"We concluded in our paper that our measurements give no evidence for life," said Jim Papike, director of the Institute of Meteoritics at the University of New Mexico.
Papike and three colleagues began tests last year on the 4-1/2-pound, potato-sized meteorite, examining pyrite, or fool's gold, that had apparently crystallized in fractures in the rock.
The pyrite samples contain two sulfur isotopes, sulfur-32 and sulfur-34, whose ratio changes on Earth in the presence of biological activity.
"We wanted to know if these pyrites in Martian rocks would show this fingerprint of life that would be indicated by a specific type of ratio," Papike said. "When we looked at the ratio, there was no evidence that it was in a ratio for life forms."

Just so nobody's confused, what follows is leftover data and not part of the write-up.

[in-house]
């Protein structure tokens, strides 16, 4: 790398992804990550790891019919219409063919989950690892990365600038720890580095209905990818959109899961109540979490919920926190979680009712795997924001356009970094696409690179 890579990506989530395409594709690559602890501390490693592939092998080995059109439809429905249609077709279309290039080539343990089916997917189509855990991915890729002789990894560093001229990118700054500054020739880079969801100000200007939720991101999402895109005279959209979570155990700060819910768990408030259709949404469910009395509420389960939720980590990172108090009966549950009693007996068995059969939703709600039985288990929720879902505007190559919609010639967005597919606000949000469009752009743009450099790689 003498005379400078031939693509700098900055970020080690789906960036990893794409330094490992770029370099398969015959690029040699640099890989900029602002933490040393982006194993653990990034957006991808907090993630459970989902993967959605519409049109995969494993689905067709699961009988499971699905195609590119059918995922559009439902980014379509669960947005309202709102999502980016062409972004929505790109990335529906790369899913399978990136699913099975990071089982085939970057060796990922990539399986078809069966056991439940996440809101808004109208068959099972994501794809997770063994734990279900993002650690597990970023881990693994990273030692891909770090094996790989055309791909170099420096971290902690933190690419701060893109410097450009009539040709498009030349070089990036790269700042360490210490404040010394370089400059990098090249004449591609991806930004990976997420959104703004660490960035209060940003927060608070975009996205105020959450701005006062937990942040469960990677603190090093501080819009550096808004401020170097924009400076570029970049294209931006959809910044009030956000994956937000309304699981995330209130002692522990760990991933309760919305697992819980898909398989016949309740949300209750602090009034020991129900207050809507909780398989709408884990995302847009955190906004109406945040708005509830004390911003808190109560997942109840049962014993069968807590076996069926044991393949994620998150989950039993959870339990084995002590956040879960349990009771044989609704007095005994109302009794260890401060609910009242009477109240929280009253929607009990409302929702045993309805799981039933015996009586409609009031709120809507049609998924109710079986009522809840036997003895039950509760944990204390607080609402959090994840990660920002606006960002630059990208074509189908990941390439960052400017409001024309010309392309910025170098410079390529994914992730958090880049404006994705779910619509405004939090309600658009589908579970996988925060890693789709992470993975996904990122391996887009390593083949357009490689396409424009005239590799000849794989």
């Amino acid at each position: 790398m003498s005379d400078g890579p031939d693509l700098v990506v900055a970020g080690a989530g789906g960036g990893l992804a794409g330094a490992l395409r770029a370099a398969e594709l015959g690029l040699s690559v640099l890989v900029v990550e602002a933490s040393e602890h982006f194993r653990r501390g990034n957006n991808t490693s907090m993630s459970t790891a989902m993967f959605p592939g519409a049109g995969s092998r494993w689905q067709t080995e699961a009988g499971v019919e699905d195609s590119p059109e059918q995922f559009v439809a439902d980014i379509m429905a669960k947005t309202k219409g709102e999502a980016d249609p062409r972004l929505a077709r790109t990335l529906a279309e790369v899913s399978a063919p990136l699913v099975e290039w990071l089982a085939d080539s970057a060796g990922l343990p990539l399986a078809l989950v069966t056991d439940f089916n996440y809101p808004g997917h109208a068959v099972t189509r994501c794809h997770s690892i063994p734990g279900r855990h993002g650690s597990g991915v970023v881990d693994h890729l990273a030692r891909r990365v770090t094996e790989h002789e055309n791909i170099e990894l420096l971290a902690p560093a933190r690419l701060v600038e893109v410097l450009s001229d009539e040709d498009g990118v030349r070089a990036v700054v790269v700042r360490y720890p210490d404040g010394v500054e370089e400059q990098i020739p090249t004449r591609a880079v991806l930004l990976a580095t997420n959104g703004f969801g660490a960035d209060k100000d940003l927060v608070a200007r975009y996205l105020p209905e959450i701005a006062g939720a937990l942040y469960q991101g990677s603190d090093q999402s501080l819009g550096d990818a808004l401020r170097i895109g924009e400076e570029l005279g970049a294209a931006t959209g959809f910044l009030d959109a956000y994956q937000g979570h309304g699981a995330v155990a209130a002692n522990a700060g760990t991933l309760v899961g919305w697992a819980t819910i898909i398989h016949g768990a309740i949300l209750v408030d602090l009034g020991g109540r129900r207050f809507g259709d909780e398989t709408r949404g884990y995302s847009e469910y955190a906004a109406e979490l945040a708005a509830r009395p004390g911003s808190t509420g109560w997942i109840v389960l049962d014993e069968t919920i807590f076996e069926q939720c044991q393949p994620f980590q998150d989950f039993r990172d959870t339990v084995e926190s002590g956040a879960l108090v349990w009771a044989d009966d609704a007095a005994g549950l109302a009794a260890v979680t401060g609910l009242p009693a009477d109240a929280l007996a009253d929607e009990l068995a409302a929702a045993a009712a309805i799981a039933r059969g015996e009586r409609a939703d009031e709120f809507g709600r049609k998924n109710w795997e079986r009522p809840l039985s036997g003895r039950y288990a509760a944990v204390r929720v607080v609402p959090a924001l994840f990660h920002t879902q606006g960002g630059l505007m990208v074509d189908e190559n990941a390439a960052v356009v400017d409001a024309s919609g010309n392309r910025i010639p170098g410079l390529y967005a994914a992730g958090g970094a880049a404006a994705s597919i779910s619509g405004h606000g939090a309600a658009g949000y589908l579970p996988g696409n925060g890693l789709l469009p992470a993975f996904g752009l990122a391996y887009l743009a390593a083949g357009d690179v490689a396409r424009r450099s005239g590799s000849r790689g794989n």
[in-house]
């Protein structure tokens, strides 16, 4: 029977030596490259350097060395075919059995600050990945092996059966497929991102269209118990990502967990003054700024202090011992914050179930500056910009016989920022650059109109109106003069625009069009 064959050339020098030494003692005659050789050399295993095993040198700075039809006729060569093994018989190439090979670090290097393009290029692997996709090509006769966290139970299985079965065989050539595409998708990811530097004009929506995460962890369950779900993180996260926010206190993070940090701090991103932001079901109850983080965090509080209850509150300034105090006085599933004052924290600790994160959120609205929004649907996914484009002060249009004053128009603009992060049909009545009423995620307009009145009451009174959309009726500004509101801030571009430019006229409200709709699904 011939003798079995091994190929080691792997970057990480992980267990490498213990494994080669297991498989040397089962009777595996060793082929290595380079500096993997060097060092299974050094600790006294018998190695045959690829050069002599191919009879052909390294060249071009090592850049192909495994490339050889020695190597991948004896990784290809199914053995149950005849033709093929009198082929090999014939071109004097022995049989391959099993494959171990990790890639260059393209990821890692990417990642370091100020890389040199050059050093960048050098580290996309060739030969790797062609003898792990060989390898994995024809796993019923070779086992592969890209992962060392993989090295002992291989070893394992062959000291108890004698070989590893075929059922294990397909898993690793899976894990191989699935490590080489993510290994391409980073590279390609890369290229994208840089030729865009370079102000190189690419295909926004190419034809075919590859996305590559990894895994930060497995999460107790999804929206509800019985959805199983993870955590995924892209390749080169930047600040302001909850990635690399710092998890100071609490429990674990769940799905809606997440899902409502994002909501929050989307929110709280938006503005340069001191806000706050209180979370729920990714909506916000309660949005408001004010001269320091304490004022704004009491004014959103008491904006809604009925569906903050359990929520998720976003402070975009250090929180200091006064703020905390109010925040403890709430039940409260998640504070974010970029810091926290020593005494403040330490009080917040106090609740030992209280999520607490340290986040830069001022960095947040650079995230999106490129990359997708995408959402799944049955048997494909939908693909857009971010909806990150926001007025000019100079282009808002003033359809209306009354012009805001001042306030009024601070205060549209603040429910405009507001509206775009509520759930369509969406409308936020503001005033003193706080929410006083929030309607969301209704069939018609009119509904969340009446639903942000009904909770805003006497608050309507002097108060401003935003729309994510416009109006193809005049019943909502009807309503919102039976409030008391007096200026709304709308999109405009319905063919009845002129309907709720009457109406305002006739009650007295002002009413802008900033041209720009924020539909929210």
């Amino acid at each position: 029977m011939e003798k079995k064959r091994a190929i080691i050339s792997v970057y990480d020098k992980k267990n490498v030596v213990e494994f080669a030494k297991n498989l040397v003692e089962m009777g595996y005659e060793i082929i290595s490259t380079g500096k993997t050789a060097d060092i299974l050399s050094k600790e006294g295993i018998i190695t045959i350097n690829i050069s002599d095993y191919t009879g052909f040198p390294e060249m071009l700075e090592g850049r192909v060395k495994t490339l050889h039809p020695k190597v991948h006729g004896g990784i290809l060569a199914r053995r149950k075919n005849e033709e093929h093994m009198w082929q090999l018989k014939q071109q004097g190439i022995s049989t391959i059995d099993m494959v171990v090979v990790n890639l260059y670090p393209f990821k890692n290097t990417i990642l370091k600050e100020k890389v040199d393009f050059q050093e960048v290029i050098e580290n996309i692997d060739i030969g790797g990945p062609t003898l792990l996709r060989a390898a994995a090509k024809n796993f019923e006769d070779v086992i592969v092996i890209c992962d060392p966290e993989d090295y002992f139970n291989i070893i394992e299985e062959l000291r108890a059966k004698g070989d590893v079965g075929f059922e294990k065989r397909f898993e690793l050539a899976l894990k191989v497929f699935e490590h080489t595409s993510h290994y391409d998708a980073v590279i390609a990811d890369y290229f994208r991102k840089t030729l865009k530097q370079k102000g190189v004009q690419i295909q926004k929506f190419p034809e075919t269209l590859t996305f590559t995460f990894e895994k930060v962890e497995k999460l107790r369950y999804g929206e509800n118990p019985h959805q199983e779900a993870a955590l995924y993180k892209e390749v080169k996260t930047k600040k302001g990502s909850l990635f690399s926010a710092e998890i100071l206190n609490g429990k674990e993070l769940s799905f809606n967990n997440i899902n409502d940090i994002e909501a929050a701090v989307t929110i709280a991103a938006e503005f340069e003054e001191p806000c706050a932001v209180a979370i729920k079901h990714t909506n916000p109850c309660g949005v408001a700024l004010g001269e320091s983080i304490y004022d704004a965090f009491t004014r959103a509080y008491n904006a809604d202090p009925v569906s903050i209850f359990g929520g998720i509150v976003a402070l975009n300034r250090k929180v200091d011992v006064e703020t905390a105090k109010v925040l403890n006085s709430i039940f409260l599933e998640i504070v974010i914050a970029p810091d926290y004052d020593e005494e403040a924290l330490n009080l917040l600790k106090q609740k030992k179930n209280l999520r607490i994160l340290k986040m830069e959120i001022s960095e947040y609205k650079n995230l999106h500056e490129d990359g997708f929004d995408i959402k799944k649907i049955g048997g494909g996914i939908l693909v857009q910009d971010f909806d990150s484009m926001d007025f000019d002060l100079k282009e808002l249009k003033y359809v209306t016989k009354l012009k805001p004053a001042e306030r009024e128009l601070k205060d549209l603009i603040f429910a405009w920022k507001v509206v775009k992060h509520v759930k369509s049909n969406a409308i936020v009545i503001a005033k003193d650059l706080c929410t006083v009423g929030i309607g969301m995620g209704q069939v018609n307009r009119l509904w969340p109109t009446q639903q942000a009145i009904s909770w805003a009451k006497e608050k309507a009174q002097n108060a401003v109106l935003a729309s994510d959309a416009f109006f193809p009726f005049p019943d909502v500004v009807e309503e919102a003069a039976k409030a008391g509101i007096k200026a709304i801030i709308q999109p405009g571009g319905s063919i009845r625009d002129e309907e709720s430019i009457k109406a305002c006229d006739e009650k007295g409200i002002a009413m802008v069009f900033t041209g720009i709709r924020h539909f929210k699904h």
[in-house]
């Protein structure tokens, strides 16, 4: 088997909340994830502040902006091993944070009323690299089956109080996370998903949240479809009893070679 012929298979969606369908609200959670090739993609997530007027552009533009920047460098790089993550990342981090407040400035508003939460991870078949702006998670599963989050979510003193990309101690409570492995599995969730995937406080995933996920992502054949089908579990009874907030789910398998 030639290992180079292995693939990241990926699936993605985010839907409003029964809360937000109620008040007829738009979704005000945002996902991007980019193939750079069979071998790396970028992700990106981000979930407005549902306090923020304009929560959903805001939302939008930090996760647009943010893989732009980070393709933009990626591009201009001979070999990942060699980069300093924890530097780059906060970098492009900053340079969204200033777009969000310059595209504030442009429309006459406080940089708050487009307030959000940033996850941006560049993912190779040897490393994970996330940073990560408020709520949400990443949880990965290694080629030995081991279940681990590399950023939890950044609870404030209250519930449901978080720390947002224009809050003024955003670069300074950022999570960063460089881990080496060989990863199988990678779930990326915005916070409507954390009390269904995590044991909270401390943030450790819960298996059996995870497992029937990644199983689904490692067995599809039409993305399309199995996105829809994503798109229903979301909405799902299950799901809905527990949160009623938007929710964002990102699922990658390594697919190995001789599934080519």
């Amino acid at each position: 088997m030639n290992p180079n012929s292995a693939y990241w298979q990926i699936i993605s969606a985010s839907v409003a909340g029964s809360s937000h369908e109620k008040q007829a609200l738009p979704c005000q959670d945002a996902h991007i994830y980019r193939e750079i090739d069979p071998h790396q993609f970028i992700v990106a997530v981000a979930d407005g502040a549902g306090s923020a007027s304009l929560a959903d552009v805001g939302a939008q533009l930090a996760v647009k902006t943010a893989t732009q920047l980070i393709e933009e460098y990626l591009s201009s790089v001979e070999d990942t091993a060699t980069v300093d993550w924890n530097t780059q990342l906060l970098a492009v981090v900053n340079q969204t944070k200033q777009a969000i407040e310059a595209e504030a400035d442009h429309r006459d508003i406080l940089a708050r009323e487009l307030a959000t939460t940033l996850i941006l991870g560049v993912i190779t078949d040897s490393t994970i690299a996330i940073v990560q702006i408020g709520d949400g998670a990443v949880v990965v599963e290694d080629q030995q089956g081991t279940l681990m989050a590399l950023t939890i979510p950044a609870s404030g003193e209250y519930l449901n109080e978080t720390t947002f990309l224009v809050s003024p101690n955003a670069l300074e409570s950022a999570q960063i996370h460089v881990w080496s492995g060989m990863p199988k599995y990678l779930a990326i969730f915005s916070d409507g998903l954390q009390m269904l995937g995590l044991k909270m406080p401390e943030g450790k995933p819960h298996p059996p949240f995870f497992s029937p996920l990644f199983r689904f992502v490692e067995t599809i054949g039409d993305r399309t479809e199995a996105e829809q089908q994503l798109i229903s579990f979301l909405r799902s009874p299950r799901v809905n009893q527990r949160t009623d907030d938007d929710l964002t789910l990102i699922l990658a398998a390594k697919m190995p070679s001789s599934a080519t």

In fact, the ratio points in the opposite direction from the one that indicates biological activity, he said.
Papike said his study does not necessarily mean NASA's conclusion is wrong. It's possible that primitive life on Mars did not have the same effect on sulfur that life on Earth does, he said.
The New Mexico scientists and the NASA team did not study the same slices of the meteorite. But Papike said the slices are identical geologically.
The study will be published this month in a scientific journal, Geochimica et Cosmochimica Acta, he said.
David McKay of NASA's Johnson Space Center reported Wednesday that golden-colored particles in the meteorite contained chemical and organic evidence that bacteria-sized organisms lived on Mars 3.6 billion years ago.
The NASA researchers also found tiny sausage-shaped particles that McKay interpreted as fossilized microbes because they resemble ancient bacteria found in Earth rocks.
"What remains to be done is to prove or disprove their claims," Papike said. "Therefore independent studies like ours must be done."
Copyright 1996 Associated Press. All rights reserved.
Original file name: .CNI - Researchers Doubt Mars
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